A city of few traditional crafts at the time, Yokohama became a strong supporter of Gyokusendo and helped encourage the growth of hand-hammered copperware in the region.
In commemoration of the opening of the workshop, the city presented a gift made by Gyokusendo to the Kaninnomiya Family, a branch of the Imperial Family. Another gift was presented to the Empress the following year.
Kakuhei Tamagawa, Fifth Head
While managing the Yokohama workshop, the Fifth Head devoted his time and energy to building strong connections with local department stores by travelling all over the greater Tokyo area and surrounding prefectures. Familiarity with the brand slowly grew.
More artisans were brought on at home in Tsubame as well as in Yokohama with the intent of further increasing production and expanding sales channels.
Success was short lived. In 1937, war was officially declared between Japan and China. Restrictions on the use and purchase of copper as well other metals made it near impossible to continue production.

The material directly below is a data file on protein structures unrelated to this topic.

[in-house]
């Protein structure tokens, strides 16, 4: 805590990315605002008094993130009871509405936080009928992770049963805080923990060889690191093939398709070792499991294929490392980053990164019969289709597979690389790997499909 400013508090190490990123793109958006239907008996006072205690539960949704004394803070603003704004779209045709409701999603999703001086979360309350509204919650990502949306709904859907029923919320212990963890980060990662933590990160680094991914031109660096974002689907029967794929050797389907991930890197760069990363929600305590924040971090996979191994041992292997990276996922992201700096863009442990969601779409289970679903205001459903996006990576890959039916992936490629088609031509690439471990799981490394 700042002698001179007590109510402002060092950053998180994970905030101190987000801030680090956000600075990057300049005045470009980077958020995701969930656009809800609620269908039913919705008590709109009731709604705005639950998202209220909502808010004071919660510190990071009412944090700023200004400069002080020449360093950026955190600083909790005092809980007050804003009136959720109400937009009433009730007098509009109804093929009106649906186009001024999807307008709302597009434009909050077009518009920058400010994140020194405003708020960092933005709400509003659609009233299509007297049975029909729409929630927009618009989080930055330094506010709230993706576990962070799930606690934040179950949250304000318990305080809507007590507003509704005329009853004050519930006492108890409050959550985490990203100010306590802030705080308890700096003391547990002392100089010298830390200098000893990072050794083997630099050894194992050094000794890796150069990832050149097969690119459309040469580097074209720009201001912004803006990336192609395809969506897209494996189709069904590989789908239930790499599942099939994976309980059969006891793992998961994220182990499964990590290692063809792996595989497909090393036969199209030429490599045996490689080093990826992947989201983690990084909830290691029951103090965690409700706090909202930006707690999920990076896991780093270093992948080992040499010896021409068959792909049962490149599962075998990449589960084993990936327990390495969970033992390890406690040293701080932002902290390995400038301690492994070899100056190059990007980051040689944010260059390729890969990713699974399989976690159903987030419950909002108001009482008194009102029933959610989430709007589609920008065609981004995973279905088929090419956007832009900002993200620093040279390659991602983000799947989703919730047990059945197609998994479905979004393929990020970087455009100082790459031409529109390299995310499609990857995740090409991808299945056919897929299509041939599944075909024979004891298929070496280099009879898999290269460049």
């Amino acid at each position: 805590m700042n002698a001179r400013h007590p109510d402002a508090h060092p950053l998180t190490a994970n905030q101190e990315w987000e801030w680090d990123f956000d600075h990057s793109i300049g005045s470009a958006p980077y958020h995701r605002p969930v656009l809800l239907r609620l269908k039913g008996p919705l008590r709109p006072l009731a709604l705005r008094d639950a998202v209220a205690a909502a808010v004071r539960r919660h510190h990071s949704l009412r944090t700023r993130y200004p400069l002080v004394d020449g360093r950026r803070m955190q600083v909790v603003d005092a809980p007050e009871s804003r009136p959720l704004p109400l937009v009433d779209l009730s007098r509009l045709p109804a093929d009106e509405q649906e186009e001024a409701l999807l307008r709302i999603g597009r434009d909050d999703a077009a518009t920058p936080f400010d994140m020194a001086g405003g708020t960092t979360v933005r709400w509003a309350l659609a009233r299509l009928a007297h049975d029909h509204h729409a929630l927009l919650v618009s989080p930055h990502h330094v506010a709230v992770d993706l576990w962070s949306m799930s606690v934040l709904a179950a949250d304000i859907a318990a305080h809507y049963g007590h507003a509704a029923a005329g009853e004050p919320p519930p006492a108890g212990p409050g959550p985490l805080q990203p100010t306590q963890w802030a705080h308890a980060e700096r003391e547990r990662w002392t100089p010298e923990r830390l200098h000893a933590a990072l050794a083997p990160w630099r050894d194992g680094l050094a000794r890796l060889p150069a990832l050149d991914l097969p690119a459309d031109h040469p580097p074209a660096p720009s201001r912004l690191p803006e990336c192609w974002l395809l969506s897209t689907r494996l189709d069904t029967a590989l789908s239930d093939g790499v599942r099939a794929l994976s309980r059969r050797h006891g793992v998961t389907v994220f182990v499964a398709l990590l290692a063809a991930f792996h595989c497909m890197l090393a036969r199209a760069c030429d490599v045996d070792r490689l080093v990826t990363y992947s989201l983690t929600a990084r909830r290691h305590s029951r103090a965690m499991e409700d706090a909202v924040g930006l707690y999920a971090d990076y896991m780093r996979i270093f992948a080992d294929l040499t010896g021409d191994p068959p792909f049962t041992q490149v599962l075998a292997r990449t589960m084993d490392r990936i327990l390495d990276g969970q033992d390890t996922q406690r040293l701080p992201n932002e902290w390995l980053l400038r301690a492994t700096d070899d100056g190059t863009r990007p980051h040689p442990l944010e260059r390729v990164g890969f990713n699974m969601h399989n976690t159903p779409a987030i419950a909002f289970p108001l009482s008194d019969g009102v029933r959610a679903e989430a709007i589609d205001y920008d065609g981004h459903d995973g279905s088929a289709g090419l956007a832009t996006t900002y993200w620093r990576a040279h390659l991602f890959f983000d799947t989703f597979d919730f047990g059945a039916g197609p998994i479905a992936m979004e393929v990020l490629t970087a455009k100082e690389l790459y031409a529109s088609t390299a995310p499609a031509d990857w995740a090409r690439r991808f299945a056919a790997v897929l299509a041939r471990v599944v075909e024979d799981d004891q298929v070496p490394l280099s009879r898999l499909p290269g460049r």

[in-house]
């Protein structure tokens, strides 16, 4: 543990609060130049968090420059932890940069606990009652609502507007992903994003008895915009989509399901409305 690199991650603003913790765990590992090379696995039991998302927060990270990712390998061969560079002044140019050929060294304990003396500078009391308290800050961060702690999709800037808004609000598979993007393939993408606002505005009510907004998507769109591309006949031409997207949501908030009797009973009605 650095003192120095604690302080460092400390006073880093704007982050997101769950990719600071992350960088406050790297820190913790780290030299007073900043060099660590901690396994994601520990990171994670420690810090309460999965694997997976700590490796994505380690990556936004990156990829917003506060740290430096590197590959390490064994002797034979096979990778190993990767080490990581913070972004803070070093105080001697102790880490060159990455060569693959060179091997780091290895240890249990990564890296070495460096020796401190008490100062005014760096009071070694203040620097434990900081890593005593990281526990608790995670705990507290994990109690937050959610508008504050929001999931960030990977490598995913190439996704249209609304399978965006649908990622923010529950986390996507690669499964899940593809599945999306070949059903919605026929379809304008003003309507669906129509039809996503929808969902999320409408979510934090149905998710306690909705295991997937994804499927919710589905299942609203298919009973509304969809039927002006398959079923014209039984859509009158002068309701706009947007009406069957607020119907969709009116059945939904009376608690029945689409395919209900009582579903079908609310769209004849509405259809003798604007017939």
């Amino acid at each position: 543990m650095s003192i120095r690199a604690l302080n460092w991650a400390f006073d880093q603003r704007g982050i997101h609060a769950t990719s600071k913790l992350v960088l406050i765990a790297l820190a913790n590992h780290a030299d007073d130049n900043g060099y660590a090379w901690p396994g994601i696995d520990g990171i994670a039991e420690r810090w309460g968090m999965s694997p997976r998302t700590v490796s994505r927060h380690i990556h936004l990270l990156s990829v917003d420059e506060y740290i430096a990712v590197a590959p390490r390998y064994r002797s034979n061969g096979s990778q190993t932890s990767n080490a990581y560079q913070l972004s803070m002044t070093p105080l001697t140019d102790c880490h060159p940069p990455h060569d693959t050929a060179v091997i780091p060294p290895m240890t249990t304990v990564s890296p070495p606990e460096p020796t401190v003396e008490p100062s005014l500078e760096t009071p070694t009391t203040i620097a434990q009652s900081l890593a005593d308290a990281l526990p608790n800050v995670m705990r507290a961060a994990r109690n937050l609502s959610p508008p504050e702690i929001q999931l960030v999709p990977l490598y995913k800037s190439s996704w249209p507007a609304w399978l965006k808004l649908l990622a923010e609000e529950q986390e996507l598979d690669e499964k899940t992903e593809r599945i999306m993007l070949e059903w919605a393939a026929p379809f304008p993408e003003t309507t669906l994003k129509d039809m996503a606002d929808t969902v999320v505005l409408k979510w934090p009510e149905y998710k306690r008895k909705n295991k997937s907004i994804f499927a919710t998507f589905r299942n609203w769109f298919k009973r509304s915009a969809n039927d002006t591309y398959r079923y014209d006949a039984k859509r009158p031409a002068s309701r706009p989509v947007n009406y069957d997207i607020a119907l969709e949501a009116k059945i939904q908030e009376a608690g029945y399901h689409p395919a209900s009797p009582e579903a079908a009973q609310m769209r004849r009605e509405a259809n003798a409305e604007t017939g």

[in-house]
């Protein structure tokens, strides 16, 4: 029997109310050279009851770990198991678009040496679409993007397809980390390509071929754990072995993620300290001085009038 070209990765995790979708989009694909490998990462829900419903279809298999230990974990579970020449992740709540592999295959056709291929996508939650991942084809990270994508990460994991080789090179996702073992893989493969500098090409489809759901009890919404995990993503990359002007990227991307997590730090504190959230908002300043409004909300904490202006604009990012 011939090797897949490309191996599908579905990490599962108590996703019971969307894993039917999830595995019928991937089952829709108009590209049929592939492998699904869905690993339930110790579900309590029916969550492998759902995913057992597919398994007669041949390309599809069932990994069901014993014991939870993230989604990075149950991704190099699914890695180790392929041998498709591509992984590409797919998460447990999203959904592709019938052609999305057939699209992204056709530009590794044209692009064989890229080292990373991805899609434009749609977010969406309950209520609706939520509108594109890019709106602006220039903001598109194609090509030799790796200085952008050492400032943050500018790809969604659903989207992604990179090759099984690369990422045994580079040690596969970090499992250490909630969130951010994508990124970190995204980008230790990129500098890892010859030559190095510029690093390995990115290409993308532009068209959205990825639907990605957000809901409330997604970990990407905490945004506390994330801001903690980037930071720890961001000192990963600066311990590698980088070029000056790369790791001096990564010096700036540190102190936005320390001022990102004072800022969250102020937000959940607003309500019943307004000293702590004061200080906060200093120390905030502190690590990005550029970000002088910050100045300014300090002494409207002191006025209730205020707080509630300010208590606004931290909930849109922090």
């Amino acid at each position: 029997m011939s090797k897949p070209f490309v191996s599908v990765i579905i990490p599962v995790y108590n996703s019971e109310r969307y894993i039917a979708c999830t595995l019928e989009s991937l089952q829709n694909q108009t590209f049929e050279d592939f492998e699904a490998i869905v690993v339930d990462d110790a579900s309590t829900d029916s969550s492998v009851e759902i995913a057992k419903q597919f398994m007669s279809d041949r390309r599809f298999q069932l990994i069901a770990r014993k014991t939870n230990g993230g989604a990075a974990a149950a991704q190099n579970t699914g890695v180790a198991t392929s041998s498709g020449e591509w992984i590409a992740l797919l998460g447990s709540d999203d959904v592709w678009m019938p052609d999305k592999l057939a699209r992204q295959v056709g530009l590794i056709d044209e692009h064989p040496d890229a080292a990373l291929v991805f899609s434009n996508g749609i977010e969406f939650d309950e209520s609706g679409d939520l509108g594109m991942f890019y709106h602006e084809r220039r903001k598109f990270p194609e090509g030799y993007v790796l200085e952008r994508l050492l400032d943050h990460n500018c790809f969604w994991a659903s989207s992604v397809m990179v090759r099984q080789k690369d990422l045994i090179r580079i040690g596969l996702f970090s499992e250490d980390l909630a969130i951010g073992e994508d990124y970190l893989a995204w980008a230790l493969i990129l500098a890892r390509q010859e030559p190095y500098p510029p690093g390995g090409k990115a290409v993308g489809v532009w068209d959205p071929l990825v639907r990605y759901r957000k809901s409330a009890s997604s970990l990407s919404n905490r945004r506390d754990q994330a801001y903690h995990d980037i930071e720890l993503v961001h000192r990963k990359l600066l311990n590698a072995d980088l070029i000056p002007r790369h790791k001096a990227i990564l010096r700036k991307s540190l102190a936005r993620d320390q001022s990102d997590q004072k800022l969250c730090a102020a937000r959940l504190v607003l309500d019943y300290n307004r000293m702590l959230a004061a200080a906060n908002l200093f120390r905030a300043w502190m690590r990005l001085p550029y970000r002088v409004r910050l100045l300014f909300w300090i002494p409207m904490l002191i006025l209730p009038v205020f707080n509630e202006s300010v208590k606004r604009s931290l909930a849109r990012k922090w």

Taking advantage of its superior tensile strength, aluminum was used as an alternative to make decorative plates. This effort too was all for not as Gyokusendo found itself helpless with the Japanese economy in a steady downspin.
Kakuhei Tamagawa, Fifth Head
As war intensified, the Japanese government strengthened the Metal Collection Act forcing the Yokohama branch to close. The following year in 1943, Tsubame too was shut down and all the craftsmen discharged.
Kakuhei was at a loss, but he was driven to move forward. He assembled craftsmen that had a familiarity with steel and established the Tsubame Aviation Company to build airplane parts for military aircraft.
When the war ended in 1945, Kakuhei spent the next couple of years calling back the artisans and starting operations again in Tsubame.
The situation was unstable however and a spike in the trading price of copper would again threaten to put Gyokusendo out of business. Kakuhei approached Niigata Prefecture so as to be recognized for the uniqueness of their craft. Then in 1958, Gyokusendo's tsuiki copperware was designated as an Intangible Cultural Asset by Niigata Prefecture.